“I don’t recognize our country today and the members of Congress who have supported this anarchy do not deserve to represent their fellow Americans,” Democratic Virginian Rep. Elaine Luria shared.

The U.S. National Association of Manufacturers described the scene as “disgusting,” “mob rule,” and “sedition,” and called for Vice President Pence to “seriously consider working with the Cabinet to invoke the 25th Amendment to preserve democracy.” The organization hosted President Trump’s daughter and advisor Ivanka Trump as a keynote speaker for an association event in 2020.

“This is not the vision of America that manufacturers believe in and work so hard to defend,” the organization’s president and CEO, Jay Timmons, who leads the association that represents manufacturers in all industrial sectors across every state in the nation, said in a statement. “We are trying to rebuild and economy and save and rebuild lives. But none that will matter if our leaders refuse to fend off this attack on America and our democracy—because our very system of government, which underpins our very way of life, will crumble.”

The Business Roundtable, an organization that represents the chief executive officers of America’s largest companies, said in a statement that “the chaos unfolding in the nation’s capital is the result of unlawful efforts to overturn the legitimate results of a democratic election. The country deserves better.” The BRT called for President Trump and government officials “to put an end to the chaos and to facilitate the peaceful transition of power.”

In separate statements, BRT members Jamie Dimon, the Chairman and CEO of JPMorgan Chase; Steve Schwarzman, the co-founder, Chairman, and CEO of Blackstone; Mary Barra, the Chairwoman and CEO of General Motors; and others called for an end to the violence, condemned the situation, and expressed support for the peaceful transition of power.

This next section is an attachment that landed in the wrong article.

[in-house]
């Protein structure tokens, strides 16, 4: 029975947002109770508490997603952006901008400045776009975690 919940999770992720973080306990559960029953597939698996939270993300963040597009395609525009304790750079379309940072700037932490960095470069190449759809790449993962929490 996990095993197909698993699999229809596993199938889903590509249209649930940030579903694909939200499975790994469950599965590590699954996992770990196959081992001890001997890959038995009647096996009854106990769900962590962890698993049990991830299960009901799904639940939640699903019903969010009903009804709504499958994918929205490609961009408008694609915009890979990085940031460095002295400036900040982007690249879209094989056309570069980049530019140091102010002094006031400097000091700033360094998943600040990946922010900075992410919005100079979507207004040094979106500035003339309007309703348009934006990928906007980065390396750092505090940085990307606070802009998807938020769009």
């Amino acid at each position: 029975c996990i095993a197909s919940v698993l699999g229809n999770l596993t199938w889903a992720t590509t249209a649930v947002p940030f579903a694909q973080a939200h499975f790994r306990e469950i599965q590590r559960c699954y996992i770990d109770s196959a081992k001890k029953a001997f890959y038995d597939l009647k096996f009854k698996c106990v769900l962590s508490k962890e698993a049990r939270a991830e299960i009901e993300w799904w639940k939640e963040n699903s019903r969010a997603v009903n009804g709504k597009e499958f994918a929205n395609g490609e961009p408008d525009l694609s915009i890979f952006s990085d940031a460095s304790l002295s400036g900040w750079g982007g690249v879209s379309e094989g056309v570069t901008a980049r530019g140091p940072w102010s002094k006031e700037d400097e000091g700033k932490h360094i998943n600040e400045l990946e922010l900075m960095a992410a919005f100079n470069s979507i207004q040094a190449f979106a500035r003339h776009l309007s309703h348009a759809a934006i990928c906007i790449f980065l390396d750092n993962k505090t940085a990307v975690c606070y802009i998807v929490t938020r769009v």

“I am deeply troubled by the events we saw unfold at the U.S. Capitol in an attempt to thwart the democratic process that has defined our nation since its founding. I am confident that the Constitutionally-mandated process to certify the election will continue and that our country will move forward together,” S&P Global CEO Doug Peterson, who is a member of the BRT, said in a statement on the evening of Jan. 6. “We must begin the process of healing, unite in the common goal of addressing division in our society, and restore civility.”

U.K. Prime Minister Boris Johnson, an ally of President Trump, described the scenes as “disgraceful” and heralded the democratic process. He wrote on Twitter that “the United States stands for democracy around the world and it is now vital that there should be a peaceful and orderly transfer of power.

Notably, countries typically scorned by the U.S. for their own insurgencies weighed in. “Venezuela condemns the polarization and spiral of violence that only reflects the profound crisis that the political and social system of the United States is currently experiencing,” the government of the Latin American nation said in a statement. “With this regrettable episode, the United States is suffering exactly what it has generated in other countries with their policies of aggression.”

“At this hour, our democracy is under unprecedented assault unlike anything we’re seen in modern times,” President-elect Biden said, addressing the nation at approximately 4:10 p.m., roughly two hours after the rioting began. “Let me be very clear: the scenes of chaos at the Capitol do not reflect a true America, they do not represent who we are. What we’re seeing is a small number of extremists dedicated to lawlessness. This is not dissent; it’s disorder, it’s chaos, it borders on sedition, and it must end now.”

“The words of a president matter,” President-elect Biden said. “At their best the words of a president can inspire. At their worst, they can incite. Therefore, I call on President Trump to go on national television now to fulfill his oath and defend the Constitution and demand an end to this siege.”

By 4:30 p.m., President Trump released a video recorded in the White House Rose Garden repeating the falsehood that the election was “stolen.” In the one-minute-long video, he told the mob that “we love you, you’re very special” and then urged his supporters to “go home.”